Sinhala (Sinhalese)විවාහ වන්න
The word "திருமணம்" is derived from the Sanskrit word "त्रियोमणं" (tryomanam), meaning "the uniting of three principles", referring to the bride, groom, and sacred fire.
The Telugu word "వివాహం" also refers to a specific ceremony, typically involving a priest and family members, that marks the start of a marriage.
In Urdu, "شادی" (marry) also means joy, delight, rejoicing, mirth, happiness, pleasure, cheer, and gladness.

Marry in East Asian Languages

Chinese (Simplified)结婚
The word "结婚" is derived from the Chinese characters "结" (to tie) and "婚" (marriage), symbolizing the joining of two people in matrimony.
Chinese (Traditional)結婚
結婚, literally translated as "two trees growing together" in Chinese, is also used to refer to marriages involving two people of the same sex.
The word 結婚する literally means “to become a house together” in Japanese.
The word '얻다' also means to 'gain' or 'acquire' something, and is related to the word '얻음' ('gain' or 'acquisition').
The word "гэрлэх" is the Mongolian word for "marry" which means "to establish a home". It is likely related to the word "гэр" meaning "house" or "home".
Myanmar (Burmese)လက်ထပ်ထိမ်းမြား

Marry in South East Asian Languages

"Nikah" is also used to describe marriage under Islamic law.
The Javanese word "omah-omah" also means "home" and is related to the Sanskrit word "grama" meaning "village".
The word "រៀបការ" can also mean "to arrange" or "to put in order".
The word 'kahwin' is derived from the Arabic word 'kafwin', which means 'a pair' or 'a match'.
The word "แต่งงาน" can also mean "to be ordained as a monk"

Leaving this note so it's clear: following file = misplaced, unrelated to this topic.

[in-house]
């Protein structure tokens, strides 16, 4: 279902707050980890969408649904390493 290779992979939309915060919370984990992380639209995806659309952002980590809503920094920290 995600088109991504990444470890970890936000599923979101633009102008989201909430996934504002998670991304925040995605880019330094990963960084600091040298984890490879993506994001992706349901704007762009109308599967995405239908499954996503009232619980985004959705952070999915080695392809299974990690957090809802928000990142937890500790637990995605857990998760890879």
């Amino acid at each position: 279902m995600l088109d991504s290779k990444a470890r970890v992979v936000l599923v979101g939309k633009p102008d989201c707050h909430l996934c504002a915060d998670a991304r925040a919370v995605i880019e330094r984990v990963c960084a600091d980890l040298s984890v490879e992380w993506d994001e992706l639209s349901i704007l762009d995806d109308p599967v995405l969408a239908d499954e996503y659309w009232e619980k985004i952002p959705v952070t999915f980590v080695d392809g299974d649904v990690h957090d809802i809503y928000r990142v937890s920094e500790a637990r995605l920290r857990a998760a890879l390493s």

Vietnamesekết hôn
The word "kết hôn" literally means "to form a bond" or "to establish a connection" in Vietnamese
Filipino (Tagalog)magpakasal

Marry in Central Asian Languages

The word "evlənmək" is derived from the word "ev" (house) and means "to establish a house".
The word “үйлену” (marry) originates from the Old Turkic word “üi” (house), implying the establishment of a new household.
The word "үйлөнүү" can also mean "to have a family" or "to establish a household".
Tajikхонадор шудан
The Tajik word "хонадор шудан" is derived from the Persian word "khoda vand", meaning "owner of a house" or "husband".
Uylanmoq comes from the word uy (home) and it also means to become settled in life.
Uyghurتوي قىلىڭ

Marry in Pacific Languages

In Hawaiian, the word “male” also means “to be in a partnership.
The Maori word “marena” also means “to die” or “to perish” and is related to the underworld and supernatural forces.
The Samoan word "faaipoipo" also means "to join together" or "to unite".
Tagalog (Filipino)magpakasal kayo
In Tagalog, the word "magpakasal kayo" can also mean "to get married" or "to have a wedding ceremony."

Marry in American Indigenous Languages

Guaraniomenda rehe

Marry in International Languages

"Edziĝi" is a compound of "edz" (husband) and "iĝi" (to become).
In Latin, "nubere" can refer to both marrying as a man or woman, while in English we have the distinct words "marry" and "wed."

Marry in Others Languages

"παντρεύω" is derived from "παν" (all) and "τράω" (pull), suggesting uniting two entities into a whole.
Hmongsib yuav
"Sib yuav" also means "to start a new life/family/future together"
The word "zewicîn" in Kurdish is derived from the Old Iranian word "*jīv-," meaning "to live" or "to be alive."
The word "evlenmek" originates from the Turkic word "ev" meaning "house" and the suffix "-len" meaning "to become" or "to make".
The term 'tshata' may also refer to a traditional Xhosa wedding ceremony or the process of paying lobola (bride price).
Yiddishחתונה האבן
The Yiddish word "חתונה האבן" literally translates to "wedding of the stone" and refers to the ancient Jewish tradition of marriage under a chuppah (wedding canopy) symbolized by a stone.
Shada is a term used in Zulu traditional ceremonies, particularly for the marriage of a chief's son.
Assameseবিয়া কৰ
Bhojpuriबियाह कर लीं
Dhivehiކައިވެނި ކުރާށެވެ
Dogriशादी कर दे
Filipino (Tagalog)magpakasal
Guaraniomenda rehe
Kurdish (Sorani)هاوسەرگیری
Maithiliविवाह करब
Meiteilon (Manipuri)ꯂꯨꯍꯣꯡꯕꯥ꯫
Mizonupui pasal nei rawh
Odia (Oriya)ବିବାହ କର
Sanskritविवाहं करोति